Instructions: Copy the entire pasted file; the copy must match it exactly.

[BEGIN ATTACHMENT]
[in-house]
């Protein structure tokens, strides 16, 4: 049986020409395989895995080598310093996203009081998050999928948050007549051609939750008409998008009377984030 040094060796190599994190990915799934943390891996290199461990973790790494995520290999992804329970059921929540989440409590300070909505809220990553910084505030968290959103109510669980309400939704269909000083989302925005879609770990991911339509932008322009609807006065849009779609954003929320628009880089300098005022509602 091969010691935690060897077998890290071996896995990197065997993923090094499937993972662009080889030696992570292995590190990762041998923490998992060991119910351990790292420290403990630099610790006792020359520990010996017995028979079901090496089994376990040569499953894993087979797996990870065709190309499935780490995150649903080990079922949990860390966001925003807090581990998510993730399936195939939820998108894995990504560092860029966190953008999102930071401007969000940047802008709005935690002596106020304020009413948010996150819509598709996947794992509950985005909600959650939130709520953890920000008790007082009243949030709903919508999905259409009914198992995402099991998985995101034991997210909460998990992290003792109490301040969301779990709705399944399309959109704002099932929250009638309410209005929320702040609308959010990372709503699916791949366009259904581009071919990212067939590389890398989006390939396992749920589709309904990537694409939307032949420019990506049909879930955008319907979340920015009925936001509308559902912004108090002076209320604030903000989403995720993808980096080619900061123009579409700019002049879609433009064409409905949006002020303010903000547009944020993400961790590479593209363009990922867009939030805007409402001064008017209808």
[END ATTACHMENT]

[in-house]
């Protein structure tokens, strides 16, 4: 049986020409395989895995080598310093996203009081998050999928948050007549051609939750008409998008009377984030 040094060796190599994190990915799934943390891996290199461990973790790494995520290999992804329970059921929540989440409590300070909505809220990553910084505030968290959103109510669980309400939704269909000083989302925005879609770990991911339509932008322009609807006065849009779609954003929320628009880089300098005022509602 091969010691935690060897077998890290071996896995990197065997993923090094499937993972662009080889030696992570292995590190990762041998923490998992060991119910351990790292420290403990630099610790006792020359520990010996017995028979079901090496089994376990040569499953894993087979797996990870065709190309499935780490995150649903080990079922949990860390966001925003807090581990998510993730399936195939939820998108894995990504560092860029966190953008999102930071401007969000940047802008709005935690002596106020304020009413948010996150819509598709996947794992509950985005909600959650939130709520953890920000008790007082009243949030709903919508999905259409009914198992995402099991998985995101034991997210909460998990992290003792109490301040969301779990709705399944399309959109704002099932929250009638309410209005929320702040609308959010990372709503699916791949366009259904581009071919990212067939590389890398989006390939396992749920589709309904990537694409939307032949420019990506049909879930955008319907979340920015009925936001509308559902912004108090002076209320604030903000989403995720993808980096080619900061123009579409700019002049879609433009064409409905949006002020303010903000547009944020993400961790590479593209363009990922867009939030805007409402001064008017209808």